Activists from Trinity’s new Cut the Rent group will begin early next week to canvass students on withholding rent payments as part of a rent strike.
The announcement was made tonight at Cut the Rent’s first meeting, which also saw impassioned speeches from students.
Members of the group plan to hand out flyers promoting a rent strike at a fire safety talk for on-campus residents this week.
Speaking at the event, Aisling Shanahan Daly, one of the founders of the group and a member of Trinity People Before Profit, said that “year on year homelessness figures are getting worse, rent went up between four and seven per cent since the end of summer…it’s about time we did something”.
Michael McGrath, a fourth year Trinity student currently living in Trinity’s Pearse St accommodation and a co-founder of the group, said he, like many other students, had “really been shafted on a few occasions by landlords”.
He criticised Trinity’s response to the accommodation crisis. “They exploit the stress for profit. It is absolutely unjustifiable, neither right nor fair and shows a complete disregard for students’ mental health. We must resist this greed which shows no signs of slowing. This is why this campaign is important.”
Conor Reddy, a Trinity graduate and key figure of People Before Profit, said the student accommodation crisis has been “a long time coming”, referencing the Union of Students in Ireland (USI) report in 2015 which highlighted the shortage of 30,000 student beds.
Reddy was also critical of College’s inaction. “Why did the College decide to increase rents? Because they could. Because the market allowed them to. They have no qualms whatsoever about using students to fill holes in their balance sheets.”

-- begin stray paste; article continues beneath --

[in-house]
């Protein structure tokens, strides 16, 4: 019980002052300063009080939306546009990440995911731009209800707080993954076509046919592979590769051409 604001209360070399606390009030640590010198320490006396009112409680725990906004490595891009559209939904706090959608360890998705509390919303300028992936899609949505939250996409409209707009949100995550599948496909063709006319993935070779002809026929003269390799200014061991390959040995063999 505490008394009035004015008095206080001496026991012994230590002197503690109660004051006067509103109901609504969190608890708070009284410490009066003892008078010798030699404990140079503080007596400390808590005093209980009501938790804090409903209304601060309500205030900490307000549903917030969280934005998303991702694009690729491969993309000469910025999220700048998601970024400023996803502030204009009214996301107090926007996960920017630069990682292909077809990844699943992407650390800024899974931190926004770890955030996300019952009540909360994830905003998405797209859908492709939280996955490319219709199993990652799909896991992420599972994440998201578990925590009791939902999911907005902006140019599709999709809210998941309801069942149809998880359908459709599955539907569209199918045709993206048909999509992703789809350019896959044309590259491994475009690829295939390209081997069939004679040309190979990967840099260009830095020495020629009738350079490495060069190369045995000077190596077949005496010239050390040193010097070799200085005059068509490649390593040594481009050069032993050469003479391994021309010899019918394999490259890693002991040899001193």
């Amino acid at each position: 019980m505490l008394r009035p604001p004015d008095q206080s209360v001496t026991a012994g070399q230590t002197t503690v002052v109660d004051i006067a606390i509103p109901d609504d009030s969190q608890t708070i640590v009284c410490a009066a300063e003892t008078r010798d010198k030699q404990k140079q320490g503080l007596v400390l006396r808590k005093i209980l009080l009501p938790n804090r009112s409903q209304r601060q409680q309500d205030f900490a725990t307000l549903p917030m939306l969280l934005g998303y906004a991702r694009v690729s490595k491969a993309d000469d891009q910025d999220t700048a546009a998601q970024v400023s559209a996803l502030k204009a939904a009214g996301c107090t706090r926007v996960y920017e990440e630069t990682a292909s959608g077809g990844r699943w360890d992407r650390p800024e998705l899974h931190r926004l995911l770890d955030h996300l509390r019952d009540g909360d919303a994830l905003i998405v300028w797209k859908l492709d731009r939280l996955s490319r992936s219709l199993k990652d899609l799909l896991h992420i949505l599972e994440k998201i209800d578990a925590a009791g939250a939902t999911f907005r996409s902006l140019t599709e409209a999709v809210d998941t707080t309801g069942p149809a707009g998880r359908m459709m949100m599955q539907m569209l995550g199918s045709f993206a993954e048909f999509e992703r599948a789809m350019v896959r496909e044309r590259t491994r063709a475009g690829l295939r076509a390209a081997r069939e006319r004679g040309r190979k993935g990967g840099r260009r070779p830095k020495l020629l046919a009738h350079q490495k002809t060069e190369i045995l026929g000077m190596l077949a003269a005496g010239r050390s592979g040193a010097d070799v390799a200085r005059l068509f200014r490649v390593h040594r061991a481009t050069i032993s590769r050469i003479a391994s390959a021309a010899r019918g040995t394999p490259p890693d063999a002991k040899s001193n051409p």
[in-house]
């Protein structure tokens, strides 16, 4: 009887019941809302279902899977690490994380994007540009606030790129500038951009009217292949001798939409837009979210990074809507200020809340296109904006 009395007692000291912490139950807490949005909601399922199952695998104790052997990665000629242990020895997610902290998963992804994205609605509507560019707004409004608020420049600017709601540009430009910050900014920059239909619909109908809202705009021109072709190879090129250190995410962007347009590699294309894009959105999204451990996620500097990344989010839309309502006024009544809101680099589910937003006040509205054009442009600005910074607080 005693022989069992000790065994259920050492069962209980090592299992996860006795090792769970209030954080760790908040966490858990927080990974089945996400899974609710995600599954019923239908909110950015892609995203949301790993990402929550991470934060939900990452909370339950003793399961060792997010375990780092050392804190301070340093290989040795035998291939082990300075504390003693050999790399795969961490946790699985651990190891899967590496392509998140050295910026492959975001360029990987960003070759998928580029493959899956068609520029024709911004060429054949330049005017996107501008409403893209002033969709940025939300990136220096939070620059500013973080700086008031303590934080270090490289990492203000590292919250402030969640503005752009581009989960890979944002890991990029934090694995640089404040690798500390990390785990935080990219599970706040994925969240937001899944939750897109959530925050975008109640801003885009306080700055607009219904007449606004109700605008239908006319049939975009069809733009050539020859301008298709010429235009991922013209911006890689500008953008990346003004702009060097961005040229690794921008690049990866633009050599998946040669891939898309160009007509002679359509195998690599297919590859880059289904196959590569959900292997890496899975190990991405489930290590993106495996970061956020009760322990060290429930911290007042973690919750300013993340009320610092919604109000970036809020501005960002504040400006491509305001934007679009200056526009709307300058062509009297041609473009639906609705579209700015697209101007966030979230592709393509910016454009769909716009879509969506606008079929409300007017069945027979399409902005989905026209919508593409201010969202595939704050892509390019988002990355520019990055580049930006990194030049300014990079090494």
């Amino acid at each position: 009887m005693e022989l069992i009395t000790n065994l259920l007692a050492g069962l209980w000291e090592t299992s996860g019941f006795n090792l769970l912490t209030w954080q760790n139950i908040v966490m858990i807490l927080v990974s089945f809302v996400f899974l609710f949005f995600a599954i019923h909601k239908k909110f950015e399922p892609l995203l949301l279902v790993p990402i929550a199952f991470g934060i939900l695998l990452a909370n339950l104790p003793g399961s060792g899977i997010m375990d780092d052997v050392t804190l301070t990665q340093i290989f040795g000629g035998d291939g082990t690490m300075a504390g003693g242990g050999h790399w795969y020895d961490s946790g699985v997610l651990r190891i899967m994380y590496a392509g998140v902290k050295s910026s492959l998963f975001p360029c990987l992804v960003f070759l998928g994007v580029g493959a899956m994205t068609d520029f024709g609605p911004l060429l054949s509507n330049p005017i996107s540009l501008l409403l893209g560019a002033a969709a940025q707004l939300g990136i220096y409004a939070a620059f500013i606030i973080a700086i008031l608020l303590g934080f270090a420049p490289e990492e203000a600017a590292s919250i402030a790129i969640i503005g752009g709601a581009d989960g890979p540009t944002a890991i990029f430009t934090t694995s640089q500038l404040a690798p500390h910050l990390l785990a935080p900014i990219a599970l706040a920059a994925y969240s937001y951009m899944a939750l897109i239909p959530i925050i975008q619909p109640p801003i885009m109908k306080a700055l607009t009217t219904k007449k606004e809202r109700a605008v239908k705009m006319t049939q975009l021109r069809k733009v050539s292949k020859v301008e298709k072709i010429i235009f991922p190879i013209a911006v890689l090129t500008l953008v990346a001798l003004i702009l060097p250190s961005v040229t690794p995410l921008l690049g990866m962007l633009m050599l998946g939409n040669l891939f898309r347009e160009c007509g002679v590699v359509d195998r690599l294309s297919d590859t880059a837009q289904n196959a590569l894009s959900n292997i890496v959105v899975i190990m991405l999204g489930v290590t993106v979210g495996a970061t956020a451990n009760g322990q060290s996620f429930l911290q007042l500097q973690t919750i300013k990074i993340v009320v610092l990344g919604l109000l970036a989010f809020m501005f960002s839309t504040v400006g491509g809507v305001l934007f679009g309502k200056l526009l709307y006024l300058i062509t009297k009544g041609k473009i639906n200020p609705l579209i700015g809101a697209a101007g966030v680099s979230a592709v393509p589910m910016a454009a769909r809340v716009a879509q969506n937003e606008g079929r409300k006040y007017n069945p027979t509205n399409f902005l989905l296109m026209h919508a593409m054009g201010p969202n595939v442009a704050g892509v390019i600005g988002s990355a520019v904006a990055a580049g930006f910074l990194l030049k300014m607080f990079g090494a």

He proposed that “a broader campaign that ties together the disparate threads” of the accommodation movement was needed to affect change and commended environmental groups like Extinction Rebellion for their “vision of civil disobedience, of mass direct action”.
“Students are uniquely placed to take the radical action to drive a national movement forward”, Reddy said. “No one there is in a seriously precarious situation… The fact that we’re concentrated makes it a lot easier to organise.”
Rent strikes, he said, would “hit College where it hurts the most”.
An organiser of the rent strike in University College London (UCL), Matthew Sardegno, spoke to the group via a Skype call. He explained how the rent strike was organised, and described it as “the biggest in London in 60 or 70 years”.
Sardegno said that “all you need is the dedication of a core group of people. If we have enough numbers, there is nothing they can do to stop it”.
Sardegno advised the group to stage “big visual stunts so your campaign is well known” as well as knocking on tenants’ doors.
“It’s a matter of door knocking and talking to everyone at least once or twice. People are usually far more effective than you think.”
Cut the Rent was established last month in response to widespread hikes in the cost of student accommodation, after reports over the summer that every college in the country had raised the price of its student accommodation for the year.
President of USI, Lorna Fitzgerald recently alluded to the idea of a rent strike, in an interview with Hot Press magazine. When asked about an article in The University Times calling for student-led rent strikes, Fitzpatrick said that “there’s nothing ruled out”.
She added: “Rent strikes have been discussed. We have taken that into consideration and we’re looking at how they’ve operated elsewhere. For example, rent strikes in the UK have been very successful.”
“I’ve seen that article myself and we have no problem with listening to, and putting forward, action that is reflective of what our members want”, she said.